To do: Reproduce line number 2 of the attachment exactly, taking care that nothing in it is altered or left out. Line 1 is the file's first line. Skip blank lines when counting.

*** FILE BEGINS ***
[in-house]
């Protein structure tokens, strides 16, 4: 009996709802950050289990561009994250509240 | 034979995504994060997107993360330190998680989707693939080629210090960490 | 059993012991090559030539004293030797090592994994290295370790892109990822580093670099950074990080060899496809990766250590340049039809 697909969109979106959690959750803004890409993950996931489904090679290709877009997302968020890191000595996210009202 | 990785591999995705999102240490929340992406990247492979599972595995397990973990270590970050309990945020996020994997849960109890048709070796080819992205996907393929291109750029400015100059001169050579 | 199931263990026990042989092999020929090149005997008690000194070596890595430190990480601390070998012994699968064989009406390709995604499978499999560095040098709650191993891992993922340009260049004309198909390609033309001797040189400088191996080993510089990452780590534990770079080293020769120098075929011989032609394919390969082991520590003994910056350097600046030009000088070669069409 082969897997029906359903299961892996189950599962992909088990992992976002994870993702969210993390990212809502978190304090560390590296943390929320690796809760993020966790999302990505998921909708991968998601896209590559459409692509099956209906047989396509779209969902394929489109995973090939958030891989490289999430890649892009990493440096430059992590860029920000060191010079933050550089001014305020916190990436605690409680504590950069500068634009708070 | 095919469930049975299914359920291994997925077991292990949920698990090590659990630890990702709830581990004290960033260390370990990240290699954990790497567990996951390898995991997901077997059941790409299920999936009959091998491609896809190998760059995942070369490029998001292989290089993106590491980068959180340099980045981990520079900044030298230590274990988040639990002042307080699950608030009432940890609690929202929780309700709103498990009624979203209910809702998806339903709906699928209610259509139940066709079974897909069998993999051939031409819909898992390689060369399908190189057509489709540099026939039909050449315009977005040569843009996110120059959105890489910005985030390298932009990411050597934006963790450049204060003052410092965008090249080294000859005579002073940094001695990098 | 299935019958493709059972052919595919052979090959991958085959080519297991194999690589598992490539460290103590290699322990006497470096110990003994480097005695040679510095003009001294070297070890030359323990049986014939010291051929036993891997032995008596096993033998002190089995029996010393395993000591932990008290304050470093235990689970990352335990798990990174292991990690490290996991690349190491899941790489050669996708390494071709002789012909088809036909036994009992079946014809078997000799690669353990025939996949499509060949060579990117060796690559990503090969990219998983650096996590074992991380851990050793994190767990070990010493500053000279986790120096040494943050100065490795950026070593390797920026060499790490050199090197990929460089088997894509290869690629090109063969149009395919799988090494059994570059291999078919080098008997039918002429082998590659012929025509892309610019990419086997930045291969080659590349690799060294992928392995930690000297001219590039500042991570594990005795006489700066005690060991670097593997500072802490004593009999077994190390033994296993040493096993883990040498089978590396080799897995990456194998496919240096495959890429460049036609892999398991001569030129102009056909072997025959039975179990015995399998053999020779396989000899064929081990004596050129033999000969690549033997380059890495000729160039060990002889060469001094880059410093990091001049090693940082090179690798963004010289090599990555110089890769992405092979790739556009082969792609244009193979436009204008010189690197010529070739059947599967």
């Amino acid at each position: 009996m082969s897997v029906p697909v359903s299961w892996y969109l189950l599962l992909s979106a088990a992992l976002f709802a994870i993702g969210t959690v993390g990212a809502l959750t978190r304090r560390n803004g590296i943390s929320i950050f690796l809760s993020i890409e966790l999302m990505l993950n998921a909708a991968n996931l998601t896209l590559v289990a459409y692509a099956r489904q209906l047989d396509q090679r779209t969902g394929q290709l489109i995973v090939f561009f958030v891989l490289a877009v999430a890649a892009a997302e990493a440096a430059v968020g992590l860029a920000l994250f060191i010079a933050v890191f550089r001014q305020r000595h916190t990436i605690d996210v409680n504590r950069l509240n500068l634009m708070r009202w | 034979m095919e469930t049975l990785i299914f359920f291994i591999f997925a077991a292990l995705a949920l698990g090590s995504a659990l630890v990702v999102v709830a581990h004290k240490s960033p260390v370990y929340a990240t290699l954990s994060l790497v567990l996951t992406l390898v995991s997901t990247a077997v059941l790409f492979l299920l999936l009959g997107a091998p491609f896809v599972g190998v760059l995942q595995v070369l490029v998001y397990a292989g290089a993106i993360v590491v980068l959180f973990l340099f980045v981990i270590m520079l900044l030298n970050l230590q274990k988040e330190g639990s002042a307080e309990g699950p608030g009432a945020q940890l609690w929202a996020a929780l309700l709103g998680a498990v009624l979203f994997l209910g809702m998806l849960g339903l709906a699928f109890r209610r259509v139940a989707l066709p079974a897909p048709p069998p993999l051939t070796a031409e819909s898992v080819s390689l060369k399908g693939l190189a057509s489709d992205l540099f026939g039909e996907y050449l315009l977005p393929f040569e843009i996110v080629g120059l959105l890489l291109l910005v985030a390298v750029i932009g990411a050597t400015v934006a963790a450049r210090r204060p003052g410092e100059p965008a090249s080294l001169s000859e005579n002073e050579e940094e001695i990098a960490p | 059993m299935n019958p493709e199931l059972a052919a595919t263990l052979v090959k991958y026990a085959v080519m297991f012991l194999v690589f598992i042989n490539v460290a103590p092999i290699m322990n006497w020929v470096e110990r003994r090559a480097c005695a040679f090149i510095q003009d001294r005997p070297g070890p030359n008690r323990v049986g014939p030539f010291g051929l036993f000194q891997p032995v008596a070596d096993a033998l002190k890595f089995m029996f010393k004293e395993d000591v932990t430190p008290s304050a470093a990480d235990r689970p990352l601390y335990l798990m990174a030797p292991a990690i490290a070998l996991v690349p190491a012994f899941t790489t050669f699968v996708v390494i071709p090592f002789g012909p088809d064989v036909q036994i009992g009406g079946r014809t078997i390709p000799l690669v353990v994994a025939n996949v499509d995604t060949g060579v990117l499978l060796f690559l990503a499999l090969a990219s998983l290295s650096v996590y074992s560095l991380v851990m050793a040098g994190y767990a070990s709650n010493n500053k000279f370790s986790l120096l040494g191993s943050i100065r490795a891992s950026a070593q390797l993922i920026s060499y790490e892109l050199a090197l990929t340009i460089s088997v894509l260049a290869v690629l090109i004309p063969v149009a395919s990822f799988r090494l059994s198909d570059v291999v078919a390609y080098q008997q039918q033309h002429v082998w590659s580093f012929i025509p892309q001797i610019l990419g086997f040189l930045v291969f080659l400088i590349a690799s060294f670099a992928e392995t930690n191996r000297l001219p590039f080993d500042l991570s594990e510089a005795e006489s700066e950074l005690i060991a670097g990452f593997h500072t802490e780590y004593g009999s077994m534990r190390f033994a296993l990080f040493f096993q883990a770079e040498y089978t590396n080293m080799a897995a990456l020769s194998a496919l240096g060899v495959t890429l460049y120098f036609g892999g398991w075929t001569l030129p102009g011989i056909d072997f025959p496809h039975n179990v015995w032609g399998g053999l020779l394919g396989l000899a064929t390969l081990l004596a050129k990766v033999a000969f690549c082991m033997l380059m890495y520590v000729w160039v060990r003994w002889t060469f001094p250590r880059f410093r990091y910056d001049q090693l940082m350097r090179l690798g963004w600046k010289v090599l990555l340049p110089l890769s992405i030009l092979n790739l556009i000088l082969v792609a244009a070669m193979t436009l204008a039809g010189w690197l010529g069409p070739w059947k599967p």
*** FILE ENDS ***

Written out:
């Protein structure tokens, strides 16, 4: 009996709802950050289990561009994250509240 | 034979995504994060997107993360330190998680989707693939080629210090960490 | 059993012991090559030539004293030797090592994994290295370790892109990822580093670099950074990080060899496809990766250590340049039809 697909969109979106959690959750803004890409993950996931489904090679290709877009997302968020890191000595996210009202 | 990785591999995705999102240490929340992406990247492979599972595995397990973990270590970050309990945020996020994997849960109890048709070796080819992205996907393929291109750029400015100059001169050579 | 199931263990026990042989092999020929090149005997008690000194070596890595430190990480601390070998012994699968064989009406390709995604499978499999560095040098709650191993891992993922340009260049004309198909390609033309001797040189400088191996080993510089990452780590534990770079080293020769120098075929011989032609394919390969082991520590003994910056350097600046030009000088070669069409 082969897997029906359903299961892996189950599962992909088990992992976002994870993702969210993390990212809502978190304090560390590296943390929320690796809760993020966790999302990505998921909708991968998601896209590559459409692509099956209906047989396509779209969902394929489109995973090939958030891989490289999430890649892009990493440096430059992590860029920000060191010079933050550089001014305020916190990436605690409680504590950069500068634009708070 | 095919469930049975299914359920291994997925077991292990949920698990090590659990630890990702709830581990004290960033260390370990990240290699954990790497567990996951390898995991997901077997059941790409299920999936009959091998491609896809190998760059995942070369490029998001292989290089993106590491980068959180340099980045981990520079900044030298230590274990988040639990002042307080699950608030009432940890609690929202929780309700709103498990009624979203209910809702998806339903709906699928209610259509139940066709079974897909069998993999051939031409819909898992390689060369399908190189057509489709540099026939039909050449315009977005040569843009996110120059959105890489910005985030390298932009990411050597934006963790450049204060003052410092965008090249080294000859005579002073940094001695990098 | 299935019958493709059972052919595919052979090959991958085959080519297991194999690589598992490539460290103590290699322990006497470096110990003994480097005695040679510095003009001294070297070890030359323990049986014939010291051929036993891997032995008596096993033998002190089995029996010393395993000591932990008290304050470093235990689970990352335990798990990174292991990690490290996991690349190491899941790489050669996708390494071709002789012909088809036909036994009992079946014809078997000799690669353990025939996949499509060949060579990117060796690559990503090969990219998983650096996590074992991380851990050793994190767990070990010493500053000279986790120096040494943050100065490795950026070593390797920026060499790490050199090197990929460089088997894509290869690629090109063969149009395919799988090494059994570059291999078919080098008997039918002429082998590659012929025509892309610019990419086997930045291969080659590349690799060294992928392995930690000297001219590039500042991570594990005795006489700066005690060991670097593997500072802490004593009999077994190390033994296993040493096993883990040498089978590396080799897995990456194998496919240096495959890429460049036609892999398991001569030129102009056909072997025959039975179990015995399998053999020779396989000899064929081990004596050129033999000969690549033997380059890495000729160039060990002889060469001094880059410093990091001049090693940082090179690798963004010289090599990555110089890769992405092979790739556009082969792609244009193979436009204008010189690197010529070739059947599967």